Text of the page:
Hacking, Surveillance, and the Web
PROTECT IP Bill
The Preventing Real Online Threats to Economic Creativity and Theft of Intellectual Property Act of 2011, more commonly known as PROTECT IP, was introduced in the Senate on May 12, 2011. This bill gives the Attorney General of the United States the power to pursue what are called Internet sites dedicated to infringing activities (ISDIA) that host a nondomestic domain name (NDN). The bill defines ISDIA as a website that promotes, encourages, or enables the distribution or use of copyrighted material illegally. An NDN is defined as a domain that is located and operated outside of the United States. The bill gives the Attorney General the ability to authorize the courts to issue a cease and desist injunction for the NDN to stop ISDIA activities. The Attorney General is also able to remove all traces of the NDN and ISDIA from search engines, online directories, ad services, and other online databases, virtually eliminating access to the website from within the United States without a direct link (“PROTECT IP”).
The Stop Online Piracy Act, more commonly known as SOPA, was introduced in the Senate on October 26, 2011. The bill gives the Attorney General the ability to pursue a court order against foreign-based internet sites involved in piracy to cease and desist all illegal activities, including copyright infringement and the distribution of recordings of live musical performances and movies. The bill allows copyright holders to file claims of copyright infringement, which are then processed by the Attorney General’s office. This then results in the termination of services provided to the website being pursued by search engines, payment service providers, and internet ad services. The website being accused of infringement can then file a counter notification, stating that the site is not dedicated to such violations. The bill also removes all liability from service providers that may be servicing a website being pursued by copyright holders (“SOPA”).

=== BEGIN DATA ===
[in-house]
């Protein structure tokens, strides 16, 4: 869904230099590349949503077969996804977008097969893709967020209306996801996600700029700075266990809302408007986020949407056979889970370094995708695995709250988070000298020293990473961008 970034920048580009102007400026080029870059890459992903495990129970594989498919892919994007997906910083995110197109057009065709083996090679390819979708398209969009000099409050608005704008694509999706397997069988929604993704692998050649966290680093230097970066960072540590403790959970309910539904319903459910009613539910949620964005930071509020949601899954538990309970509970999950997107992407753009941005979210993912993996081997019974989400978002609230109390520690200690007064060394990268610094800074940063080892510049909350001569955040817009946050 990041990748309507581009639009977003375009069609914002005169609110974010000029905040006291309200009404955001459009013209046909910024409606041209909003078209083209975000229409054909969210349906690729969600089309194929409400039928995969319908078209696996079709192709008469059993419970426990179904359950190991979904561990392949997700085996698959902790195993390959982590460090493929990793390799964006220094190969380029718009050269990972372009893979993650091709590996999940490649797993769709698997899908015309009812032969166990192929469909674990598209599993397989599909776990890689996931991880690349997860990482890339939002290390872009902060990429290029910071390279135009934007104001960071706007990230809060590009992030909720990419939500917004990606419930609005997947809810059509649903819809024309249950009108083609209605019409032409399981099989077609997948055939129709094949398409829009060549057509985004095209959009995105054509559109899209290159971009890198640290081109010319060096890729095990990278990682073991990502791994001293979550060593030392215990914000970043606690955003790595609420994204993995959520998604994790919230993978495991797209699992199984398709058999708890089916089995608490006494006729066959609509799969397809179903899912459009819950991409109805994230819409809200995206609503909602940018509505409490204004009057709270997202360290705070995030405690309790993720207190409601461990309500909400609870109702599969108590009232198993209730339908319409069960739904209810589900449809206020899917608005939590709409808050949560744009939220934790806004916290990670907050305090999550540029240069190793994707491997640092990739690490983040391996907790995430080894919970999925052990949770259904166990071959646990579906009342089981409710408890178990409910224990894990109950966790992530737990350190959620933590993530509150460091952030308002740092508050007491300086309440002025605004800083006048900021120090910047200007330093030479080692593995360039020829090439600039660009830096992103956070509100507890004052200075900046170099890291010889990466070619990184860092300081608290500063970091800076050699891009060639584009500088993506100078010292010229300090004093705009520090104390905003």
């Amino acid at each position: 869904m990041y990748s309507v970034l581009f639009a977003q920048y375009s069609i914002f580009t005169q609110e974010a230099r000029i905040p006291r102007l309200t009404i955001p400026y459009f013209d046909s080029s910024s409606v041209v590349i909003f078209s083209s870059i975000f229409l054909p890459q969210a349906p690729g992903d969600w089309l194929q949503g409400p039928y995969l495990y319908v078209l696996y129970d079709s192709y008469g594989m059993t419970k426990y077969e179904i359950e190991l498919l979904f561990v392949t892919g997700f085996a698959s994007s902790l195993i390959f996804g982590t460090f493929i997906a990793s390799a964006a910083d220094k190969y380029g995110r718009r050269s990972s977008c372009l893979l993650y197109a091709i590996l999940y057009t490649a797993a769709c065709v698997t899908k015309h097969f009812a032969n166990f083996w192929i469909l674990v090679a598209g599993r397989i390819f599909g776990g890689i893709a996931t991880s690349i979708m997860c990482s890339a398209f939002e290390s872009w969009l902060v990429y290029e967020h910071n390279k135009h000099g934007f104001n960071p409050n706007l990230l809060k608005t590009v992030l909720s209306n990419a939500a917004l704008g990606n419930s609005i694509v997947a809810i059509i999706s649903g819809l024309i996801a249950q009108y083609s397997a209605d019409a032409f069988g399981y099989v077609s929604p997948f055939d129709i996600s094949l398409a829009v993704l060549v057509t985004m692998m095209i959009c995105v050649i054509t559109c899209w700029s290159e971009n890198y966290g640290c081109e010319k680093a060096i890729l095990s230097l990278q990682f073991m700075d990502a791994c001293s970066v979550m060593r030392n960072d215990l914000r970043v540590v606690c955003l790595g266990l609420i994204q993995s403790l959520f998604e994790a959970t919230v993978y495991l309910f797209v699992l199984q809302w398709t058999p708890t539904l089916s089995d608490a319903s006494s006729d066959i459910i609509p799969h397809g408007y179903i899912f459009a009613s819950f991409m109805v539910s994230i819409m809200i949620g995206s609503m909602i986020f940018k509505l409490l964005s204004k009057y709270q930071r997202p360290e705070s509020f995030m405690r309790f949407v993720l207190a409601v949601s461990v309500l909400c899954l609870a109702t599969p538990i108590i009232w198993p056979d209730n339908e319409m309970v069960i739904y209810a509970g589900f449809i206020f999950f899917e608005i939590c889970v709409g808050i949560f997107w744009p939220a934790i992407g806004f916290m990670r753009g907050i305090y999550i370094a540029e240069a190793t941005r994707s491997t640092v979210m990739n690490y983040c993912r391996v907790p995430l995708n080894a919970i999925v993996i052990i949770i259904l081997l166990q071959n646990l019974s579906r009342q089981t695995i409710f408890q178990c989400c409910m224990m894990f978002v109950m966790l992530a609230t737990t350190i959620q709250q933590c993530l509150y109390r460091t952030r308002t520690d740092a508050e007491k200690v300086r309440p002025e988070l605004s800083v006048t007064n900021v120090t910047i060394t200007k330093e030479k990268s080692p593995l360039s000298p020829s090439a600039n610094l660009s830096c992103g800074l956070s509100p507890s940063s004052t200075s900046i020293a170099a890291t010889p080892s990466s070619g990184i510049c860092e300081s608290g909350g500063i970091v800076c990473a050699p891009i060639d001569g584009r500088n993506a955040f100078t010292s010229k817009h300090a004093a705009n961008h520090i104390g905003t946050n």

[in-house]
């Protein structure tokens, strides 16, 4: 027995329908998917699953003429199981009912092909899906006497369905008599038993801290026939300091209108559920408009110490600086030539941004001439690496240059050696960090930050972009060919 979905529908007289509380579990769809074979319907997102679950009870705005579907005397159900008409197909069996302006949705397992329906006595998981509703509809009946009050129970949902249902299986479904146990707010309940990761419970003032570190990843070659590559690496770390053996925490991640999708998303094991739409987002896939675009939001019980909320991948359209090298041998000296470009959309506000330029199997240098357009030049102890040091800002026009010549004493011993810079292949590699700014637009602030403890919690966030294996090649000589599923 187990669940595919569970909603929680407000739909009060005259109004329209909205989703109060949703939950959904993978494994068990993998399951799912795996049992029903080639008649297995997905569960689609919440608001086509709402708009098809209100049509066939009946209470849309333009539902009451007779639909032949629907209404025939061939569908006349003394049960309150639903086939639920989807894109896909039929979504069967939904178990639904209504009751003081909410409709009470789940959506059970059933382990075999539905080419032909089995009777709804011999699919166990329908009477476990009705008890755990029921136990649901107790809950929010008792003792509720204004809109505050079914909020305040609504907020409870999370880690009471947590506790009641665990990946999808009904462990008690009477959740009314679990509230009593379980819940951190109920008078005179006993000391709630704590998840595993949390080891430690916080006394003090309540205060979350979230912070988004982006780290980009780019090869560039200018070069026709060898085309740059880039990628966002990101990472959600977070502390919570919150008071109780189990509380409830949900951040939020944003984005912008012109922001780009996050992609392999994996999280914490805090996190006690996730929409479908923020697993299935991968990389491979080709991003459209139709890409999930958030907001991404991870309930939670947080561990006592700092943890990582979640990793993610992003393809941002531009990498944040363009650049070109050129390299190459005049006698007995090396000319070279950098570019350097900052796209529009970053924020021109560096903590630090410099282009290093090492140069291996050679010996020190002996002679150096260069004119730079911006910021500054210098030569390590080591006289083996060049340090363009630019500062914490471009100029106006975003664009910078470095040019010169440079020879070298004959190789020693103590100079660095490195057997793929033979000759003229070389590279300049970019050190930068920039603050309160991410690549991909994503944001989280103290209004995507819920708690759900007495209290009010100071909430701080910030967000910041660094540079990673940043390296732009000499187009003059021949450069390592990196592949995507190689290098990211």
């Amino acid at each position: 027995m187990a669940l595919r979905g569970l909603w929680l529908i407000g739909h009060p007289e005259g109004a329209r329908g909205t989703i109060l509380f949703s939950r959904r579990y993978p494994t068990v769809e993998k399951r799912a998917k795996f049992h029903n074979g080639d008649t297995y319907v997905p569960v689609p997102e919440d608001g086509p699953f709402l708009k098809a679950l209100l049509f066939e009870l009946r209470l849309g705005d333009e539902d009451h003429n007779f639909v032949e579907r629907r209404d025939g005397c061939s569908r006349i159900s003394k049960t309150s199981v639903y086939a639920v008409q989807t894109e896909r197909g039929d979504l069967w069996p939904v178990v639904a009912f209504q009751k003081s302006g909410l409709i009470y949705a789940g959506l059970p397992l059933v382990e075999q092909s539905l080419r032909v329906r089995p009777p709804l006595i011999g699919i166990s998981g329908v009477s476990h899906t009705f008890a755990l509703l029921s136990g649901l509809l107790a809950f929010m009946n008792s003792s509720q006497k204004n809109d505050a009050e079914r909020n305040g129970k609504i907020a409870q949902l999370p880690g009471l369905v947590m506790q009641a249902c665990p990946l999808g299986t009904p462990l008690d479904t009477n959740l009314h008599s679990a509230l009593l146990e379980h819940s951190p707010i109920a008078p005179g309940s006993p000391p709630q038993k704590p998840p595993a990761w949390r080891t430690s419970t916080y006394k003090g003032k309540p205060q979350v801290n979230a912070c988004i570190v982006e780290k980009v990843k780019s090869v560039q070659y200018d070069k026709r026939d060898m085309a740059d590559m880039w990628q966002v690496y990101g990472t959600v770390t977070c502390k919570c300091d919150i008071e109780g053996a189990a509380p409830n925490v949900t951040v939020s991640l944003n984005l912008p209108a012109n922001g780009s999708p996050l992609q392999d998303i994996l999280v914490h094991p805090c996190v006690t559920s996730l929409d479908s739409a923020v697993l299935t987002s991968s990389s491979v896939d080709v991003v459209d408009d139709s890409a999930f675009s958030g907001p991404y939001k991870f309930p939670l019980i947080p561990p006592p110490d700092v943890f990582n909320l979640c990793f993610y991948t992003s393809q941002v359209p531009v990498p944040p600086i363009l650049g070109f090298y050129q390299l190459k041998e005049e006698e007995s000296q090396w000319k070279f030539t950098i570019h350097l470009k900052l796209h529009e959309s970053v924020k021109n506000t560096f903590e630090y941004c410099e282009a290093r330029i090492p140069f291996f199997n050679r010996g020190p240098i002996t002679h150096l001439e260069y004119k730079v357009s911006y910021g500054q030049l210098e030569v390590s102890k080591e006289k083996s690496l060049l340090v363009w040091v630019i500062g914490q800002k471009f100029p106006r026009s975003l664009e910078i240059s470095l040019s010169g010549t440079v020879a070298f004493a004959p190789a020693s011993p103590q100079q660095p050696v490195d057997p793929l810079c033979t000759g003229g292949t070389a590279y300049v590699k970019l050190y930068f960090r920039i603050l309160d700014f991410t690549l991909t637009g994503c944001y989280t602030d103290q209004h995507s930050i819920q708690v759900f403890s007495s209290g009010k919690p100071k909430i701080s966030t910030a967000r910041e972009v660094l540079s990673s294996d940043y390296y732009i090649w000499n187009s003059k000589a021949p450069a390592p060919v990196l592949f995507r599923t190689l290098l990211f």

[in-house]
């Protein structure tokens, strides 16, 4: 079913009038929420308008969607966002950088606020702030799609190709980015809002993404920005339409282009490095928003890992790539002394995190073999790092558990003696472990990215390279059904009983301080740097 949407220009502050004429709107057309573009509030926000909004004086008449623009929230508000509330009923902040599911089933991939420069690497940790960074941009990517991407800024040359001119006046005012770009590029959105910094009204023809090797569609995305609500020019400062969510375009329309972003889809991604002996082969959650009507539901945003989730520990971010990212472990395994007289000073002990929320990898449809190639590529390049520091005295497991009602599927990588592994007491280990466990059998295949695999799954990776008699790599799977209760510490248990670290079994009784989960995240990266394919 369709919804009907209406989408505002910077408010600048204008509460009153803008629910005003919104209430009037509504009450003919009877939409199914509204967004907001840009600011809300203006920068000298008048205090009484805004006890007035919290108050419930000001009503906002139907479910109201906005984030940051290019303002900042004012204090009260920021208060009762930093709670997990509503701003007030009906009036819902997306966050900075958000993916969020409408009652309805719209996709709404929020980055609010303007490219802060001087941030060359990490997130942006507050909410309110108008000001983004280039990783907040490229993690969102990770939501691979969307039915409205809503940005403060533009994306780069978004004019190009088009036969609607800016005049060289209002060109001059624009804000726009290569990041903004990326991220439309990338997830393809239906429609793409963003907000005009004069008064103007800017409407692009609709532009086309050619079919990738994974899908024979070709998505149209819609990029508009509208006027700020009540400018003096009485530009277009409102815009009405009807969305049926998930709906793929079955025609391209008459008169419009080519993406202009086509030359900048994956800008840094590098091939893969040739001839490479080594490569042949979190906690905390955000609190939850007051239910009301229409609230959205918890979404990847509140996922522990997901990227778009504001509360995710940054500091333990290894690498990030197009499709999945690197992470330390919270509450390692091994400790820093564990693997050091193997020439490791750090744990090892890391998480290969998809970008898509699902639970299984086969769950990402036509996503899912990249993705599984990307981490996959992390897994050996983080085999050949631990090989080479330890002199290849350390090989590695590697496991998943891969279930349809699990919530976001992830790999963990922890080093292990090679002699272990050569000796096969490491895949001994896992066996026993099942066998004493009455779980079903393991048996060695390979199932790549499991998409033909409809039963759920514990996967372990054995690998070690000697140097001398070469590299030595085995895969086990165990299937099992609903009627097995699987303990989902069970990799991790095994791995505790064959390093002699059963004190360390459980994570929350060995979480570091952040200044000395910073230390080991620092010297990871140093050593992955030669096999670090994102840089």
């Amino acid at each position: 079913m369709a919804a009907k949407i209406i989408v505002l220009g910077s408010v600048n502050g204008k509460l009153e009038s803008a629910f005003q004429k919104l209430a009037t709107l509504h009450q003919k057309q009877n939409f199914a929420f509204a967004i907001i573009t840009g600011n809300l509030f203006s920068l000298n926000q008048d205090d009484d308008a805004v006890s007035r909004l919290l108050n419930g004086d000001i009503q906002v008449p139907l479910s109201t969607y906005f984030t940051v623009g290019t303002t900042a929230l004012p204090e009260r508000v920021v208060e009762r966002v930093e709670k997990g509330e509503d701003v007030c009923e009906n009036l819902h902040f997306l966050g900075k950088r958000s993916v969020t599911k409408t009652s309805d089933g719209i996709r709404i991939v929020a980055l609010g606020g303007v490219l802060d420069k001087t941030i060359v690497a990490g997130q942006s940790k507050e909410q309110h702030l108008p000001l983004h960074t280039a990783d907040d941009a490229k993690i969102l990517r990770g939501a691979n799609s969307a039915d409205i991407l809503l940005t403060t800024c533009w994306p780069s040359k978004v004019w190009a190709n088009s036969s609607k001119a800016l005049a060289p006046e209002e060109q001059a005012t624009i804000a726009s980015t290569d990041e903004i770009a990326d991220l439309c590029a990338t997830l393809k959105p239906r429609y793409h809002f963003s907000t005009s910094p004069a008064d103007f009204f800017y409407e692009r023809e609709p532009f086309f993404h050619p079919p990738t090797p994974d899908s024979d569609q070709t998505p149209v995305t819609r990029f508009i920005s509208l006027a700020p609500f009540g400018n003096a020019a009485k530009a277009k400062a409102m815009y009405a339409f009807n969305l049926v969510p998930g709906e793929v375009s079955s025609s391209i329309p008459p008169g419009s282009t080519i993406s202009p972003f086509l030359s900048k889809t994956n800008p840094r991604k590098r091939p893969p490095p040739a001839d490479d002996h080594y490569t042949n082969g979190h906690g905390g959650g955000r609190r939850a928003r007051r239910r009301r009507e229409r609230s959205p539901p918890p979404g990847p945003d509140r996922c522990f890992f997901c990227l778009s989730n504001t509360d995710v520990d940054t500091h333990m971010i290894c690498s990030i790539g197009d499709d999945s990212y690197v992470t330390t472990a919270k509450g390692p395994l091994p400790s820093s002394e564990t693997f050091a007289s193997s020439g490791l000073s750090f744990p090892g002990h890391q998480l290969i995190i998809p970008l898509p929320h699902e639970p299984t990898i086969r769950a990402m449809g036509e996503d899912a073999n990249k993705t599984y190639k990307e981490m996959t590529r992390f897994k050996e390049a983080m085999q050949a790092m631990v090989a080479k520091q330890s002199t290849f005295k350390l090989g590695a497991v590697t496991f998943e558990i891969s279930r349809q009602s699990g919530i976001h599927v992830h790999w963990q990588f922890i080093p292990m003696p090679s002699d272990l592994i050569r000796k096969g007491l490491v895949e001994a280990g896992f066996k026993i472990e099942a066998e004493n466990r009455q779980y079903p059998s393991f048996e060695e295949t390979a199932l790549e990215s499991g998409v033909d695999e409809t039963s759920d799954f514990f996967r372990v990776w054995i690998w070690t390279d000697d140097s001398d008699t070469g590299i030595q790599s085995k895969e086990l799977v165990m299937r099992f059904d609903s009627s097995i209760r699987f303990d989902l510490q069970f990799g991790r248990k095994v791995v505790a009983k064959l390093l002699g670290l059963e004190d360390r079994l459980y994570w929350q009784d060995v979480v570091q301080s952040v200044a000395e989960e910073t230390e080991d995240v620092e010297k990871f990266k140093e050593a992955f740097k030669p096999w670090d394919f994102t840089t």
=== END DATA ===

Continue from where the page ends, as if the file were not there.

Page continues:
Anonymous is a group of hackers and activists that intervene in affairs that they see as worthy issues. Anonymous has no figure of authority or hierarchal system within its ranks. Members simply operate together to perform tasks, doing so without orders from anybody. Anonymous has no central headquarters and members do not meet in the physical realm. Rather, members stay hidden behind usernames on the web, where most of the contact is made between other members. The group has no ties to any larger group, company, or government. They act on their own agenda, disregarding laws and public scrutiny. Most of the group’s efforts are made in attempt to protect the rights of people who often have no say in matters. Anonymous has helped in major revolutions in Tunisia and Egypt, while also protecting the rights of United States citizens in incidents with Sony and BART, to name a few (Norton).
Online Privacy Protection